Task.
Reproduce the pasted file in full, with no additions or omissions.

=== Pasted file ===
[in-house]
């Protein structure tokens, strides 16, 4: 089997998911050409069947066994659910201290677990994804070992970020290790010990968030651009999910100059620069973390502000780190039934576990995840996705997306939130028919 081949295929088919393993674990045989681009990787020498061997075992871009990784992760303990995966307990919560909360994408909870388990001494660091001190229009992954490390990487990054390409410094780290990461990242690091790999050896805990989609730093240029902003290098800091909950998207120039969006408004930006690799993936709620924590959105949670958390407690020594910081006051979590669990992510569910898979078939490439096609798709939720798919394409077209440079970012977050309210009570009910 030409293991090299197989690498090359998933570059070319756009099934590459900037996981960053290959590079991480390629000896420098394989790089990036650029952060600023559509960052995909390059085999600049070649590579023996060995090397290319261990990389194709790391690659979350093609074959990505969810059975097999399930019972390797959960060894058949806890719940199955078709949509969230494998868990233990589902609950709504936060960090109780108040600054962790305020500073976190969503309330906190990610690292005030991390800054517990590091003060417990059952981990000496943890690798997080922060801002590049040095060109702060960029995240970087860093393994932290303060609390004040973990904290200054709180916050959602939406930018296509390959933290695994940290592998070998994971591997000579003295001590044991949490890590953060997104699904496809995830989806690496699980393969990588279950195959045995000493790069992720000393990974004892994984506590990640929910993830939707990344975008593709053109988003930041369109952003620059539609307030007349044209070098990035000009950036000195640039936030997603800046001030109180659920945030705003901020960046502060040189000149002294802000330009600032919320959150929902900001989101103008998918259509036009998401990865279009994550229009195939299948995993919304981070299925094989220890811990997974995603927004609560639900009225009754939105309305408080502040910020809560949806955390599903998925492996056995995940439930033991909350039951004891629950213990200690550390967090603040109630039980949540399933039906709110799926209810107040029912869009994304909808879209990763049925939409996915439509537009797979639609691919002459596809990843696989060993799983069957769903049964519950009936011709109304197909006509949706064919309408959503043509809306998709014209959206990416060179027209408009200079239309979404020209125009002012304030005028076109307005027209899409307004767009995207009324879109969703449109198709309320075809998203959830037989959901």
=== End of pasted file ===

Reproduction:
[in-house]
């Protein structure tokens, strides 16, 4: 089997998911050409069947066994659910201290677990994804070992970020290790010990968030651009999910100059620069973390502000780190039934576990995840996705997306939130028919 081949295929088919393993674990045989681009990787020498061997075992871009990784992760303990995966307990919560909360994408909870388990001494660091001190229009992954490390990487990054390409410094780290990461990242690091790999050896805990989609730093240029902003290098800091909950998207120039969006408004930006690799993936709620924590959105949670958390407690020594910081006051979590669990992510569910898979078939490439096609798709939720798919394409077209440079970012977050309210009570009910 030409293991090299197989690498090359998933570059070319756009099934590459900037996981960053290959590079991480390629000896420098394989790089990036650029952060600023559509960052995909390059085999600049070649590579023996060995090397290319261990990389194709790391690659979350093609074959990505969810059975097999399930019972390797959960060894058949806890719940199955078709949509969230494998868990233990589902609950709504936060960090109780108040600054962790305020500073976190969503309330906190990610690292005030991390800054517990590091003060417990059952981990000496943890690798997080922060801002590049040095060109702060960029995240970087860093393994932290303060609390004040973990904290200054709180916050959602939406930018296509390959933290695994940290592998070998994971591997000579003295001590044991949490890590953060997104699904496809995830989806690496699980393969990588279950195959045995000493790069992720000393990974004892994984506590990640929910993830939707990344975008593709053109988003930041369109952003620059539609307030007349044209070098990035000009950036000195640039936030997603800046001030109180659920945030705003901020960046502060040189000149002294802000330009600032919320959150929902900001989101103008998918259509036009998401990865279009994550229009195939299948995993919304981070299925094989220890811990997974995603927004609560639900009225009754939105309305408080502040910020809560949806955390599903998925492996056995995940439930033991909350039951004891629950213990200690550390967090603040109630039980949540399933039906709110799926209810107040029912869009994304909808879209990763049925939409996915439509537009797979639609691919002459596809990843696989060993799983069957769903049964519950009936011709109304197909006509949706064919309408959503043509809306998709014209959206990416060179027209408009200079239309979404020209125009002012304030005028076109307005027209899409307004767009995207009324879109969703449109198709309320075809998203959830037989959901």